Pay your music teacher! Music lessons are not cheap. There, I said it. I know that from experience. But I have also learned that, for the most part, you get what you pay for. Not always true, I know, but most of the time it is. When you want quality, it costs you. And you should want quality for the music lessons you pay for. Granted, a beginner does not need a symphony-level instructor, but you should expect quality from your child’s music teacher. And that means you pay for it. Now, I’m not going to tell you where to come up with the money to pay for your child’s lessons, but I want to help you understand what determines the price your music teacher charges, and how he/she expects to be paid.
Your Music Teacher is a Professional
First of all, understand that a qualified music teacher has put in a lot of time and effort to become qualified. The teacher probably started practicing at a very young age and put in countless hours of practice before he/she even started college! Many music teachers studied music in college – they could have been performance majors, music education majors, or pedagogy majors. They put in the time and effort to be prepared to teach your child. Your music teacher is a professional, and he deserves to be paid as a professional.
Factors that Determine the Cost of Music Lessons
What determines the cost of music lessons? First, your location plays a role in the fees a teacher charges. Teachers in urban areas often charge more than teachers in more rural areas. Competition is greater in cities, living expenses are often greater in cities, studio space rental fees are usually higher in cities. Remember, your music teacher is a small business professional. This is her job. She must pay expenses, taxes, insurance, etc. Secondly, your teacher’s education and experience help determine his/her pay scale. The greater his experience, the more he is justified in charging for lessons. Usually a music teacher will study the market, get a feel for reasonable lessons charges, and try to set a comparable rate.
Frequency of Payments
How or when does my child’s teacher expect me to pay? Good question. When I was in grade school, I remember walking to my piano teacher’s house after school, handing her a $5.00 bill, and sitting down to take my lesson. Things have changed since then! Some teachers still ask to be paid each week when a child comes to a lesson. Others request to be paid monthly (number of lessons in a month multiplied by the amount per lesson). Many other teachers operate on a term or semester basis. They will calculate how many lessons are in the given term, how much per lesson, then give you a total amount you owe for the term. They may expect you to pay for the entire term at the beginning of the term, or half at the beginning of the term and the other half at the midpoint of the term. Usually, paying your music teacher by check makes it easier for them to keep their records correct. Some will even take credit cards.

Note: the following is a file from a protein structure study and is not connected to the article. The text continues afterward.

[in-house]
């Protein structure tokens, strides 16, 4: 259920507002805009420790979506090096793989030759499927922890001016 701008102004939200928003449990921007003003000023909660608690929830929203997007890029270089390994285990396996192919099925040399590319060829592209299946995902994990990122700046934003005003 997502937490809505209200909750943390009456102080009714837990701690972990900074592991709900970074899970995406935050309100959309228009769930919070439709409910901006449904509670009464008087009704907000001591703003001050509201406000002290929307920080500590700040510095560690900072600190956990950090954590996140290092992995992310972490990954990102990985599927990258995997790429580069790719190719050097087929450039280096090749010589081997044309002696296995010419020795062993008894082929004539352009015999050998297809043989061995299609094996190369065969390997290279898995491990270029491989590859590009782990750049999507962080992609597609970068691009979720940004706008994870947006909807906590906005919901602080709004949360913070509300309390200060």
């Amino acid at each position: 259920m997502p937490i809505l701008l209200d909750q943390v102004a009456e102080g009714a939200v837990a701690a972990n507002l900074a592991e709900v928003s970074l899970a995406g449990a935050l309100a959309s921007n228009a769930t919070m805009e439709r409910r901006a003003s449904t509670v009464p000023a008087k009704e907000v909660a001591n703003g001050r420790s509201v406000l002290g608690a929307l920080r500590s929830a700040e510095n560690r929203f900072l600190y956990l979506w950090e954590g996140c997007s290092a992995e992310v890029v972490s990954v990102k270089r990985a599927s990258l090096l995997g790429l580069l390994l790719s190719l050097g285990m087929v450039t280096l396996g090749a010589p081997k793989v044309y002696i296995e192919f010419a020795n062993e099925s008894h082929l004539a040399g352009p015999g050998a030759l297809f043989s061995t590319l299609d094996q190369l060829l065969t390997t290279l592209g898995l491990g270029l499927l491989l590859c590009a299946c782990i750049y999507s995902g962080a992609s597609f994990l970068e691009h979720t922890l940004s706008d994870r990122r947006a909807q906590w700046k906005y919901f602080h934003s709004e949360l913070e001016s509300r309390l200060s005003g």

Cancellations and Missed Lessons
What about missed lessons or cancellations? Be sure to discuss this with your music teacher when you start lessons. Each teacher or studio has its own policy. Find out what it is and keep a copy of the studio policy. Some teachers will work with you to reschedule in case of sickness or emergencies. Some build an extra lesson into their studio term. Others will reschedule if the teacher misses a lesson, but not if the child skips the lesson. It is your responsibility to know the teacher’s policy. Don’t expect the music teacher to make exceptions just for you.
Pay the Music Teacher
Finally, most importantly, pay your music teacher promptly! Remember this – your child’s music teacher is teaching because she loves to teach and see children learn, but this is still her job. She has bills to pay, expenses to meet, and she is depending on your payments to meet those expenses. The teacher still must pay her bills on time whether you have made your payment or not. So, pay your child’s music teacher with a smile!